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Geronimo Reconsidered : TNT MOVIE REPLACES THE MYTH WITH A REAL PERSON

December 05, 1993|JOANNE HARRISON | Joanne Harrison is a free-lance writer based in Texas

PIMA COUNTY, ARIZ. — The wind is picking up, but it brings no relief. Dust devils--tiny tornadoes--dance across the desert floor and disappear among the pinon and the cactus. Carrion birds circle, hopefully, in the middle distance.

Here on the set of "Geronimo," a movie made for TNT, it's over 120 degrees, a record even for the exurbs of Tucson, Ariz., in August.

FOR THE RECORD
Los Angeles Times Sunday December 19, 1993 Home Edition TV Times Page 7 Television Desk 1 inches; 18 words Type of Material: Correction
Ryan Black, who plays the young Geronimo in the TNT movie "Geronimo," was misidentified in a caption in the Dec. 5 issue of TV Times.

On a parched dirt road inside the Lazy K Bar ranch, the Northwest Fire District paramedics are sitting in the shadow of their truck waiting for the next extra to collapse with heatstroke. They've had a fair amount of business already and it's still well before noon. A couple of black plastic tubs the size of kiddie pools stand ready for emergency dunkings and a blue-and-white striped plastic canopy shades one prone woman who's already out for the count.

Just up the rocky embankment, dozens of extras, Native American men, women and kids dressed in heavy winter buckskins, are tending smoky myrrh-enhanced campfires while nearby historical re-enactors playing the Mexican army (in full, navy-blue wool uniforms) prepare to invade the camp. The scene is crucial and small things keep going wrong. An atmosphere dog limps off, yelping--a thorn in its paw. The army cannot wheel around properly because of the cactus. Kid extras have to be taken on bathroom breaks.

And it just keeps getting hotter.

Kimberly Norris doesn't care. For the young actress this is more than just a big break; it's a very special experience. She sits in the shade created by a traditional wickiup. With the breeze coming through the woven branches, the circular hut is surprisingly cool.

"I'm sure that for all involved, this is more than just a job, it's a spiritual endeavor," says Norris, a descendant of Chief Seattle. Norris plays Geronimo's second wife.

"It's an effort to reach back into our history, and to understand what happened, why it happened, to regain some of the humanity that history--at least history in the form that it's taught--has taken away from us.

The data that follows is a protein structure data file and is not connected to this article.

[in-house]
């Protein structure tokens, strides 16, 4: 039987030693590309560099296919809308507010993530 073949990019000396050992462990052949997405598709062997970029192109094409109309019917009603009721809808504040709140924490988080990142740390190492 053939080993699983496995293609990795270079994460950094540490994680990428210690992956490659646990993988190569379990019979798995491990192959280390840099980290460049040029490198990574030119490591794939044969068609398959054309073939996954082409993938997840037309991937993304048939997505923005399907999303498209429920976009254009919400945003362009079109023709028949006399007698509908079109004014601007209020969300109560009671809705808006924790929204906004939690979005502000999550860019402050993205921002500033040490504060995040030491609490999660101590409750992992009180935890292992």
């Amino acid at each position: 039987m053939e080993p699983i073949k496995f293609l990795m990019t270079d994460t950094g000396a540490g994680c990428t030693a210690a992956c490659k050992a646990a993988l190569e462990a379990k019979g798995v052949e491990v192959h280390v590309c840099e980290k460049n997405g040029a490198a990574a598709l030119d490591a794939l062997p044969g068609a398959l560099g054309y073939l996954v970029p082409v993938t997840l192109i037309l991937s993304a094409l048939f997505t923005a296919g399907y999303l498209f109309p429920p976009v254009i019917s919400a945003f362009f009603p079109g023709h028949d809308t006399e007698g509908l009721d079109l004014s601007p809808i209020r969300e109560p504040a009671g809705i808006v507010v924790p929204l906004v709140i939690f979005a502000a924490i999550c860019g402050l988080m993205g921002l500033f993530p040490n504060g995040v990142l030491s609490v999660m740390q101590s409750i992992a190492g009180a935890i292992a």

"That's what we're trying to do here with this story. We want to show people that we fell in love; we were heartbroken; we loved and lost; we whined and complained every once in a while--and that there are eternal truths that exist in all societies. Indian people are just human beings. So we're here setting some falsehoods straight."

Among them is the image of Geronimo, the Apache war chief, as nothing but a fierce fighter. In this film the young man, whose real name was GO-Khla-Yeh--his Mexican opponents mistakenly called him Geronimo--is devoted to his family. In 1858, he migrates with his tribe to winter as usual in Sonora, Mex. With him are his wife, Alope, his three small children and his widowed mother. All except Geronimo would be slaughtered by troopers. This is not the usual cowboys and Indians version.

Chris Cook, executive producer for Norman Jewison's Yorktown Productions, says that "TNT spent a lot of time deciding which projects they wanted to do, and one of them was Geronimo's early years. We wanted to focus on why the man became the man he became and what happened in his younger years that affected him so."

Ryan Black, 20, an Ojibway from Winnipeg, Manitoba, plays that young Geronimo. He has no theatrical experience, has worked only as an extra in one Canadian Broadcasting Co. TV production, but caught the eye of a casting director. "To go from the Canadian production to playing Geronimo as a young man is like jumping the Grand Canyon"--he pauses for effect and flashes a killer smile--"on a skateboard."

"This is something I've always wanted to do. I never knew I was brown until I was 18--there are 50,000 native people in Winnipeg, Manitoba, and one day I just realized I was one of them, that this was my life."

For Joseph Runningfox, a full-blooded Pueblo who plays the adult Geronimo, the film is a special opportunity. He won the role in an audition. "In a sense, I'd been preparing for something like this for years, going within the interior. If it weren't for Geronimo's being in tune with his own immortality, the thing that changed him completely, I think the Apache might have been wiped out. This is a very loving and caring person, but at the same time, he has the toughness that enabled him to save his people."

Director Roger Young agrees. "This is the story of a real man. All of us use his name and none of us know anything about him. Geronimo was a man on a mission to avenge his people and that mission was from God. This is not something Western culture understands very well.

"When they sent me the script and I read it, I said, 'I have to do this.' There's just one moment of drama after another and every one of them is honest and real. When you have a story that's both dramatic and filled with new information you almost can't help but fascinate the audience.

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